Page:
Heart failure secondary to dilated cardiomyopathy has been treated with high dosages of L-carnitine, 100 mg per pound body weight. Such massive therapy is only moderately successful, at best. In most cases prognosis is very guarded. One reason for the poor response may be that diagnosis is not forthcoming until pathology is so advanced it cannot be reversed. Another consideration is that L-carnitine therapy only addresses lipid metabolism in the heart ignoring the part glycolysis may contribute. Cardiac arrhythmias are part of heart failure and evidence of pathology of heart muscle. Arrhythmias are treated with pharmachologically active drugs which may stabilize the heart. Drugs such as lidocaine, propanalol, digoxin, and procainamide all are useful in stabilizing the heart beat which may be critical at times but such drugs do not address the metabolic disturbance that caused the pathology. It is common for dogs with cardiac arrhythmias to die suddenly or, at best, be forced to remain on medication for extended periods, even for life.

As a consequence of above-noted complexities in identifying and treating syndromes related to dysfunctional energy metabolism as well as understanding their interrelationships little progress has been achieved in prevention and therapy. The following examples of U.S. Patents relating to carnitine and acetyl-L-carnitine are illustrative of the existing state of the art.

U.S. Pat. No. 4,346,107 relates specifically to the use of acylcarnitine in treating dementia of human patients particularly when mental dysfunction is related to impaired cerebral blood flow. Typifying numerous approaches to management of dementias, is does not investigate psychoses and epileptiform seizures as being associated with deficits of energy metabolism, their connection with deficiencies of L-carnitine and acetyl-1-carnitine, the possibility of precipitating other energy deficit syndromes as a consequence of therapy with a single metabolic cofactor, and the need for therapy that modulates both glycolyses and lipid metabolism.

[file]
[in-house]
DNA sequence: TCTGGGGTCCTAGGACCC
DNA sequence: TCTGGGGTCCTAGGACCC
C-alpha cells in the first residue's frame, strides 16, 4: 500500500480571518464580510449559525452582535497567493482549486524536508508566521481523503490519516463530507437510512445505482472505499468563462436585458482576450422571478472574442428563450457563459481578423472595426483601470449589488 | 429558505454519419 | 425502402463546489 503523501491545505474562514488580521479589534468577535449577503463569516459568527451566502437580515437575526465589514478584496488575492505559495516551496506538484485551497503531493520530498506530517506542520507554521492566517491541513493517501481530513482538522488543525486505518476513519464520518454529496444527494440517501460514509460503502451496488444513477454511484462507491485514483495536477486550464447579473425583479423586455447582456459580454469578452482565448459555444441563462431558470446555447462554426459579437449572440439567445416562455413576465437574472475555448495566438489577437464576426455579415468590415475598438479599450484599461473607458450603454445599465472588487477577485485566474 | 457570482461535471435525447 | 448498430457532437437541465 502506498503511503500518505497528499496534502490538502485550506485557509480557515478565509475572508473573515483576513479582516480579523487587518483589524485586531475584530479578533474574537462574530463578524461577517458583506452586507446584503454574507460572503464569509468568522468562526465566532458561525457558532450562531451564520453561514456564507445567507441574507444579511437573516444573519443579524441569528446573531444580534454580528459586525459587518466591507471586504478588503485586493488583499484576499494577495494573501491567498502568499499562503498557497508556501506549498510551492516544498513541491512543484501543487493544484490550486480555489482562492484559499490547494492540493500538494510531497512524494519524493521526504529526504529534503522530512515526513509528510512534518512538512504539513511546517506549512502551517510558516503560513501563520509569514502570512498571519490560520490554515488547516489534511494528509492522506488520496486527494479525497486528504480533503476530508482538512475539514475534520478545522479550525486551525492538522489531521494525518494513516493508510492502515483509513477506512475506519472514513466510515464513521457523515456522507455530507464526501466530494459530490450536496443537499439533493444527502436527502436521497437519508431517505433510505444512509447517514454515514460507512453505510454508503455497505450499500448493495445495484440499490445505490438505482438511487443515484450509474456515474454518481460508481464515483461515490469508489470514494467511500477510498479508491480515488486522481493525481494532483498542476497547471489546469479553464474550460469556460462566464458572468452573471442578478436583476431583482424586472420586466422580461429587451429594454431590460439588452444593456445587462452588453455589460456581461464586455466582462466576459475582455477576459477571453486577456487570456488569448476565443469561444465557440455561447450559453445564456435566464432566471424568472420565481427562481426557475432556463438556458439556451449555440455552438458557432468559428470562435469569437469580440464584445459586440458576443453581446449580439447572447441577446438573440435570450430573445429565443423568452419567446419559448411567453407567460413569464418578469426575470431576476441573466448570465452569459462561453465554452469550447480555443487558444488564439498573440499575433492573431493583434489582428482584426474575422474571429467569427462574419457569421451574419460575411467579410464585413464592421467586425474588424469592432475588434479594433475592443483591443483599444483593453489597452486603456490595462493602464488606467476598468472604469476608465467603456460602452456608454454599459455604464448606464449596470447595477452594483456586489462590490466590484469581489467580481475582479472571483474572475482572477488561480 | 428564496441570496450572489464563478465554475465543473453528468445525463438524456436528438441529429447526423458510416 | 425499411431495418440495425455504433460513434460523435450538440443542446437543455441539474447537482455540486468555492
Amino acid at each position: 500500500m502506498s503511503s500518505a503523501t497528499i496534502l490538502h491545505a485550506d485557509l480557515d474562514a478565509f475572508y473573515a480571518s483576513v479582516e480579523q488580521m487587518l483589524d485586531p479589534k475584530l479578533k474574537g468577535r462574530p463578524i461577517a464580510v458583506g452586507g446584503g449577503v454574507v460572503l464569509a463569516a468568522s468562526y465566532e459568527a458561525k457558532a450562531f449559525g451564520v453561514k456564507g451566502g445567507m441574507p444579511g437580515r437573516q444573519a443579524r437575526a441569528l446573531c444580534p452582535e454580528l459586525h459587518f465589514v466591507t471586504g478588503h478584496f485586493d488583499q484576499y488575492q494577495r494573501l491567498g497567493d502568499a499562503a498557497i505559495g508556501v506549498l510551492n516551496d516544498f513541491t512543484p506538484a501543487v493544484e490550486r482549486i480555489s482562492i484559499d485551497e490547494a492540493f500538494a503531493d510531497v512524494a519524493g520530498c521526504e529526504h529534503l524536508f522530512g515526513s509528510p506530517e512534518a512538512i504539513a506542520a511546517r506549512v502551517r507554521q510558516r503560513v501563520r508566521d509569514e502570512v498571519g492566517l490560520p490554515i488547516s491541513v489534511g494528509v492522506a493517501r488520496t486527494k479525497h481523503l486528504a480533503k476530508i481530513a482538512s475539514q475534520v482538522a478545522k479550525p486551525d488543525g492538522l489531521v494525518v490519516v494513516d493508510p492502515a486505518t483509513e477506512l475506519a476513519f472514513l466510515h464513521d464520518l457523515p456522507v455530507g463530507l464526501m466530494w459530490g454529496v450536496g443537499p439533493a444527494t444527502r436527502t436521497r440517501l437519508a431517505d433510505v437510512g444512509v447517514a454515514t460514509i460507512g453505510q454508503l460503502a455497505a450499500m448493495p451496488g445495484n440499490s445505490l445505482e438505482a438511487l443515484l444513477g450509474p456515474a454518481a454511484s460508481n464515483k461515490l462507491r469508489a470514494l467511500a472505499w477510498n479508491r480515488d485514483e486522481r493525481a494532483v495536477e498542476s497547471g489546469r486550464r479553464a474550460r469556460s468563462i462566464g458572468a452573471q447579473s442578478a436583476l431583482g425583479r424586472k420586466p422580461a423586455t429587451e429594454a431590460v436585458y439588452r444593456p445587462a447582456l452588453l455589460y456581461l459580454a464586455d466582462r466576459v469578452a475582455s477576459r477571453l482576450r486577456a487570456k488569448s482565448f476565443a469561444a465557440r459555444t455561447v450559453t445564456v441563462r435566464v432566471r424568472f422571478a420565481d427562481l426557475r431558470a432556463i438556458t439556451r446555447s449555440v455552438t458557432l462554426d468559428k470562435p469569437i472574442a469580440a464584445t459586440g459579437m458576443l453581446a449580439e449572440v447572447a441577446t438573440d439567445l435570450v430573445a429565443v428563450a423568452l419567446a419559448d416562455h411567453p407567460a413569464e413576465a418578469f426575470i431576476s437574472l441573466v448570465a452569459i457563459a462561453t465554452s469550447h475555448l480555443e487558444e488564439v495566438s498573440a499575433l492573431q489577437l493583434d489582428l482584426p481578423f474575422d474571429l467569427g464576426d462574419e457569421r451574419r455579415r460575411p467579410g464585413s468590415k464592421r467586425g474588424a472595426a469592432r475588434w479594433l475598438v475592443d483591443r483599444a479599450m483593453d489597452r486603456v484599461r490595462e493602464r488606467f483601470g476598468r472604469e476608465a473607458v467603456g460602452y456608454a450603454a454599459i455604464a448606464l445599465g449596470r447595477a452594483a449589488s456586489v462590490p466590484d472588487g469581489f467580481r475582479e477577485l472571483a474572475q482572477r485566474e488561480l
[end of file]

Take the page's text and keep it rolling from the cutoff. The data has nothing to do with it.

U.S. Pat. No. 4,599,232 relates to combination of carnitine or acetylcarnitine and coenzye Q10 for tissue metabolic disorders involving circulatory function. The patent's use of coenzymes Q10 directs its effects towards control of free radical excess and facilitation of oxidative phosphorylation, the final stage of energy metabolism. It does not address the observed synergistic effects of combined L-carnitine and acetyl-L-carnitine on glycolysis and lipid metabolism nor does it recognize the need of both metabolic cofactors when treating dysfunctional energy metabolism related to deficit of L-carnitine or acetyl-L-carnitine as discovered in the present patent.

U.S. Pat. No. 5,576,384 relates to the general use of acylcarnitine for therapy of patients with Acylcarnitine Metabolic Dysfunction Syndrome. It excludes consideration of carnitine metabolism disorders and the combined therapy for disorders where both deficiencies may exist.

Following are references pertaining to diseases of energy metabolism their causes and treatments.

Luft, R. The development of mitochondrial medicine. Proc. Natl. Acad. Sci. USA 1994; 91:8731-8738

Singh P J, Santella R N, Zawada E T. Mitochondrial Genome mutations and kidney disease. Am. Jour. of Kid. Dis. 1996; 28: 140-146

Shishido F, Uemura K, Inugami A, Tomura N, Higano S, Fujita H, Sasaki H, Kanno I, Mura Kami M, Watahiki Y, Nagata K. Cerebral oxygen and glucose metabolism and blood flow in mitochondrial encephalopathy: a PET study. Neurorad. 1996; 38: 102-107

Pons R, DeVito DC. Primary and secondary carnitine deficiency syndromes. Jour. Child Neuro. 1995; 10: 258-2524

Castorina M, Ferraris L. Acetyl-Carnitine affects aged brain receptorial system in rodents. Life Sci. 1994; 54: 1205-1214